Physicians publish article calling to end legacy of scientific racism from Today@Wayne
October 21, 2021
A trio of Wayne State University School of Medicine physicians is calling upon the medical and scientific communities to confront and end a legacy of scientific racism in research, medical education, clinical practice and health policies by “de-pathologizing and humanizing” American Black bodies.
In “Modern Day Drapetomania: Calling Out Scientific Racism,” published in the Journal of General Medicine, the authors – Ijeoma Nnodim Opara, M.D., FAAP, assistant professor of Internal Medicine-Pediatrics; Latonya Riddle-Jones, M.D., M.P.H. assistant professor of Internal Medicine-Pediatrics; and Nakia Allen, M.D., FAAP, clinical associate professor of Pediatrics – note that racism in medicine has “deep historical roots in white supremacy and anti-Blackness, particularly the pathologizing of Black bodies through pseudoscientific claims of the biological significance of the sociopolitical construct that is ‘race,’ which is often incorrectly conflated with ‘genetic ancestry.’”
Those roots, they write, have developed branches that continue to reach into medical science and medicine to this day, particularly in the ways science frames racial health disparities as a result of biological differences among racial categories.
“Racism, not race, is the vector of disease and health disparities. Racist policies, such as redlining and the ‘war on drugs’ and ‘war on crime,’ inform systems of housing, education, criminal justice, health and the economy, and determine a community’s exposure to the social and environmental factors that drive health disparities through direct effects, chronic toxic stress and epigenetic mechanisms,” the authors said. “This is the contemporary version of pathologizing Blackness and normal responses to chronic intergenerational trauma, oppression and exploitation. It reinforces the bogus theory of supposed Black inferiority. It is the modern Drapetomania.”
Now recognized as pseudoscience nonsense, Drapetomania was first concocted by Dr. Samuel Cartwright in 1851 to pathologize runaway enslaved Blacks. He claimed that enslaved Blacks had inherently smaller brains and blood vessels that accounted for “indolence” and “barbarism.” His prescribed “cure” and prophylactic treatment for the faux condition was “whipping the devil out of them.”
The nonsensical condition remained in some medical texts into the early 1900s, and was used – along with other false claims – to support racist perceptions and attitudes toward Black Americans.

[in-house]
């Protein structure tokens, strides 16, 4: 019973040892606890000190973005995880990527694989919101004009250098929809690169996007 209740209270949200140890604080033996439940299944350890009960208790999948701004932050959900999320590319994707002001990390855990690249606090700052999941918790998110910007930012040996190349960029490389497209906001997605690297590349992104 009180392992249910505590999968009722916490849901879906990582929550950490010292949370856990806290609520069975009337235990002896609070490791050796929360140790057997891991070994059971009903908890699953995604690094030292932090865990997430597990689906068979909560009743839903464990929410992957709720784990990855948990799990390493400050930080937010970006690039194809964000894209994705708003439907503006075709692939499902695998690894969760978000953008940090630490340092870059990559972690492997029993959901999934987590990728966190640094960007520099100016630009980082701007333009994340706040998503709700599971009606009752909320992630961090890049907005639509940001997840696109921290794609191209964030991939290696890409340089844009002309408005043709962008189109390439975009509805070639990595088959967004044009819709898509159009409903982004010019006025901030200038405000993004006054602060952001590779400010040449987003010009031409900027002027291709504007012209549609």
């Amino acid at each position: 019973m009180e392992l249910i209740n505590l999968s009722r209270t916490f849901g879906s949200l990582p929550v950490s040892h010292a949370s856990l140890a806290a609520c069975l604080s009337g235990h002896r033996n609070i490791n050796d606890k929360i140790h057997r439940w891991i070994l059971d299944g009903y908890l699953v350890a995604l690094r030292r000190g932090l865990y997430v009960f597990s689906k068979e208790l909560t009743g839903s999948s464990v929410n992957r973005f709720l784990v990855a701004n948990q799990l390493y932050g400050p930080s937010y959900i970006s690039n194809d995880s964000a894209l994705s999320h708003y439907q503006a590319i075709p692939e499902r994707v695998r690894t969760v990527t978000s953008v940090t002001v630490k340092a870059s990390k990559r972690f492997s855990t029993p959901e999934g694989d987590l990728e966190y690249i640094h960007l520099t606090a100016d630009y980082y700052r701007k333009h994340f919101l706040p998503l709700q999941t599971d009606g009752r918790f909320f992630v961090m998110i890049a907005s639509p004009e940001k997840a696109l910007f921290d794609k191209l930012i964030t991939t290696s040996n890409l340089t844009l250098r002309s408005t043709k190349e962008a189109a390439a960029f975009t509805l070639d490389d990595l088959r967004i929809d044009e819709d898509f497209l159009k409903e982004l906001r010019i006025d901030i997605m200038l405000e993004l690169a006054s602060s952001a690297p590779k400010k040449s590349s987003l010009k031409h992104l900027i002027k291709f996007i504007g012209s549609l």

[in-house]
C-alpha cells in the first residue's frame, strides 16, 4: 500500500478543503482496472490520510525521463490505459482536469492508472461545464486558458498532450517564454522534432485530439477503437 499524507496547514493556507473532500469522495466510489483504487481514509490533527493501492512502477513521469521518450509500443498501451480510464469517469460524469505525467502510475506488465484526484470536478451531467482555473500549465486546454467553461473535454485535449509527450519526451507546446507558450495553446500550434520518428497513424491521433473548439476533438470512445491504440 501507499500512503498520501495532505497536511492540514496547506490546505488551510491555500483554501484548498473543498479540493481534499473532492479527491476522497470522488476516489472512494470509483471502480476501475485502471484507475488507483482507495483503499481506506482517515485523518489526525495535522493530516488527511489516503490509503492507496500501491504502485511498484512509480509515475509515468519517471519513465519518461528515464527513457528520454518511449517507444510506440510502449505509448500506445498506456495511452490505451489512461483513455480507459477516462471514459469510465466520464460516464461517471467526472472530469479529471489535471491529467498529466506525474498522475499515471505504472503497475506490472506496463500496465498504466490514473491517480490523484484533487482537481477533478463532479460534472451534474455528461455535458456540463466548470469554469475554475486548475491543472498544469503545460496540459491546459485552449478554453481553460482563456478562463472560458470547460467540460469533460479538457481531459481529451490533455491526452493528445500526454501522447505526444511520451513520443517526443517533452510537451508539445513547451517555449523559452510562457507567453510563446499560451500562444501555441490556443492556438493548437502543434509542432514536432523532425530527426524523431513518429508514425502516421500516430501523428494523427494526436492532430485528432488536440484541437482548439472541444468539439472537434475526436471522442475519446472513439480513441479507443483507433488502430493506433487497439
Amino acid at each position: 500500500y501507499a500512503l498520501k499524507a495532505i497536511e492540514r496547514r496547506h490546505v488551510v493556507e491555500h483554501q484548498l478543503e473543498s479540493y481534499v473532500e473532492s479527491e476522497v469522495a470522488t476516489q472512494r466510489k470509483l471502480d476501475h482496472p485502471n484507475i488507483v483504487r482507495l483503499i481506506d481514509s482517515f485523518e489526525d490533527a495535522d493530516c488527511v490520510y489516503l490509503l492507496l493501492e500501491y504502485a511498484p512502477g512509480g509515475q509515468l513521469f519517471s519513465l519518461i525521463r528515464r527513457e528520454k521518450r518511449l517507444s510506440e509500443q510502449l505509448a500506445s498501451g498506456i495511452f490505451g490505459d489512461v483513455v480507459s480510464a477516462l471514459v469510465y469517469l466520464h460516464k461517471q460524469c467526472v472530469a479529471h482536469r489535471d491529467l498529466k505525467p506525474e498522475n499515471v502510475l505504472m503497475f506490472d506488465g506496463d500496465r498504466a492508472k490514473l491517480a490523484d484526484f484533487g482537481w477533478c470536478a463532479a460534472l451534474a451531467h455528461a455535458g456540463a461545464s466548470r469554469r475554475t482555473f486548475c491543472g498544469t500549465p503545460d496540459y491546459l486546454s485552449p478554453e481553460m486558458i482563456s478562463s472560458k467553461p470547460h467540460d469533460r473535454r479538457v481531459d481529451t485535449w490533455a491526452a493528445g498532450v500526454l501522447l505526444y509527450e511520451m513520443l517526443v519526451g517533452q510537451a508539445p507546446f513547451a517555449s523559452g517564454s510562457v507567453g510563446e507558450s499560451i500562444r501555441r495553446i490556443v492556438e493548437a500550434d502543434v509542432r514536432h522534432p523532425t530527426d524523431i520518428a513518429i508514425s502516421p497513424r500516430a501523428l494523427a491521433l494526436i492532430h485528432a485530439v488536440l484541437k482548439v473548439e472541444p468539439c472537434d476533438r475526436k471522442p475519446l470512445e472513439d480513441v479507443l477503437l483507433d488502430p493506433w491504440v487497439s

Some of those perceptions continue in medicine, the authors write, despite the fact that in 2003 the Human Genome Project showed race has no genetic basis and human beings are 99.9% identical genetically.
“The belief that differences in disease outcomes are due to genetic differences between racialized groups still plagues contemporary medicine and science, and unfortunately continues to be funded, published, taught and practiced,” they state. “The use of race to measure human biological differences stubbornly persists and, consequently, these structures and systems are absolved of responsibility, reinforced and perpetuated.”
To eliminate scientific racism, they call for identifying and excising it from clinical algorithms and medical decision-making equations; expunging it from the publication process through anti-racist peer review and editorship; transforming medical and scientific education from undergraduate studies through faculty development; and advocacy among academic partnerships with patients, marginalized communities and policymakers that prioritize the social and structural determinants of health to positively impact health outcomes.
“By so doing and in the spirit of professional humility, we can dismantle scientific racism in the norms, policies, processes and practices of our current research, clinical practice, public health and medical education systems,” the physicians wrote. “Then, we can demonstrate our trustworthiness and build equitable partnerships with BIPOC (Black, Indigenous and People of Color) communities as we provide quality and humanizing care to all members of the human family.”
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